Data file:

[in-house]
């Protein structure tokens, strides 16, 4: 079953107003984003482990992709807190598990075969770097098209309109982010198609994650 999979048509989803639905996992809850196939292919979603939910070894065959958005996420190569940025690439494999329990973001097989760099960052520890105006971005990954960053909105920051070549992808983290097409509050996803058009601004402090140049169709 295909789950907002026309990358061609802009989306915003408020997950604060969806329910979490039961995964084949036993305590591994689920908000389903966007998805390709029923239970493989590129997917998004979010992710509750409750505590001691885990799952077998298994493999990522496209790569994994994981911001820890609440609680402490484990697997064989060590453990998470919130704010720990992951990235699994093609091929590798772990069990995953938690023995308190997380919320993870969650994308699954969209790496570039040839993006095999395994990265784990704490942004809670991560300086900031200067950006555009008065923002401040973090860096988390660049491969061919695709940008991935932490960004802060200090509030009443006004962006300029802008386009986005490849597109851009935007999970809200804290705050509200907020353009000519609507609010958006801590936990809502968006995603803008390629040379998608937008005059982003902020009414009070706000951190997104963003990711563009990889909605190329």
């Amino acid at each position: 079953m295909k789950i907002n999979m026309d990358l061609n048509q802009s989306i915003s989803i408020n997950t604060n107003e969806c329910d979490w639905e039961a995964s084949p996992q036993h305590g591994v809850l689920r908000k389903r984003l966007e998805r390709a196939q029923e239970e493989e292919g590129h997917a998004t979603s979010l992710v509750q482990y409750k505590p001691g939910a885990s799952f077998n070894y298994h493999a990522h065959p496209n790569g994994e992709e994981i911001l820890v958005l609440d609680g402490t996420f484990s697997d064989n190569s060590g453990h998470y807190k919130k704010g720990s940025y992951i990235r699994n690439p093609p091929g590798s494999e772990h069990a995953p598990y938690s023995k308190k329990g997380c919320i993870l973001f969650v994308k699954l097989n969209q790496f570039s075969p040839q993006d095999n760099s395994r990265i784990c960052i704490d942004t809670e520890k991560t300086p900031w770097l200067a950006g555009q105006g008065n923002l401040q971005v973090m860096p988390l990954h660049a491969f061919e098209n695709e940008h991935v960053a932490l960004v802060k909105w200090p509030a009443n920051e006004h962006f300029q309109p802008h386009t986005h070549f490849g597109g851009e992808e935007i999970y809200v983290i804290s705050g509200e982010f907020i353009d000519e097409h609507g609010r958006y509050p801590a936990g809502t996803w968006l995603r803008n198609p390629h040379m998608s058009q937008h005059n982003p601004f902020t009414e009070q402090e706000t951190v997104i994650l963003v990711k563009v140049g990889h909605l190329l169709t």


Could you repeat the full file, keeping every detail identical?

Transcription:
[in-house]
């Protein structure tokens, strides 16, 4: 079953107003984003482990992709807190598990075969770097098209309109982010198609994650 999979048509989803639905996992809850196939292919979603939910070894065959958005996420190569940025690439494999329990973001097989760099960052520890105006971005990954960053909105920051070549992808983290097409509050996803058009601004402090140049169709 295909789950907002026309990358061609802009989306915003408020997950604060969806329910979490039961995964084949036993305590591994689920908000389903966007998805390709029923239970493989590129997917998004979010992710509750409750505590001691885990799952077998298994493999990522496209790569994994994981911001820890609440609680402490484990697997064989060590453990998470919130704010720990992951990235699994093609091929590798772990069990995953938690023995308190997380919320993870969650994308699954969209790496570039040839993006095999395994990265784990704490942004809670991560300086900031200067950006555009008065923002401040973090860096988390660049491969061919695709940008991935932490960004802060200090509030009443006004962006300029802008386009986005490849597109851009935007999970809200804290705050509200907020353009000519609507609010958006801590936990809502968006995603803008390629040379998608937008005059982003902020009414009070706000951190997104963003990711563009990889909605190329």
């Amino acid at each position: 079953m295909k789950i907002n999979m026309d990358l061609n048509q802009s989306i915003s989803i408020n997950t604060n107003e969806c329910d979490w639905e039961a995964s084949p996992q036993h305590g591994v809850l689920r908000k389903r984003l966007e998805r390709a196939q029923e239970e493989e292919g590129h997917a998004t979603s979010l992710v509750q482990y409750k505590p001691g939910a885990s799952f077998n070894y298994h493999a990522h065959p496209n790569g994994e992709e994981i911001l820890v958005l609440d609680g402490t996420f484990s697997d064989n190569s060590g453990h998470y807190k919130k704010g720990s940025y992951i990235r699994n690439p093609p091929g590798s494999e772990h069990a995953p598990y938690s023995k308190k329990g997380c919320i993870l973001f969650v994308k699954l097989n969209q790496f570039s075969p040839q993006d095999n760099s395994r990265i784990c960052i704490d942004t809670e520890k991560t300086p900031w770097l200067a950006g555009q105006g008065n923002l401040q971005v973090m860096p988390l990954h660049a491969f061919e098209n695709e940008h991935v960053a932490l960004v802060k909105w200090p509030a009443n920051e006004h962006f300029q309109p802008h386009t986005h070549f490849g597109g851009e992808e935007i999970y809200v983290i804290s705050g509200e982010f907020i353009d000519e097409h609507g609010r958006y509050p801590a936990g809502t996803w968006l995603r803008n198609p390629h040379m998608s058009q937008h005059n982003p601004f902020t009414e009070q402090e706000t951190v997104i994650l963003v990711k563009v140049g990889h909605l190329l169709t």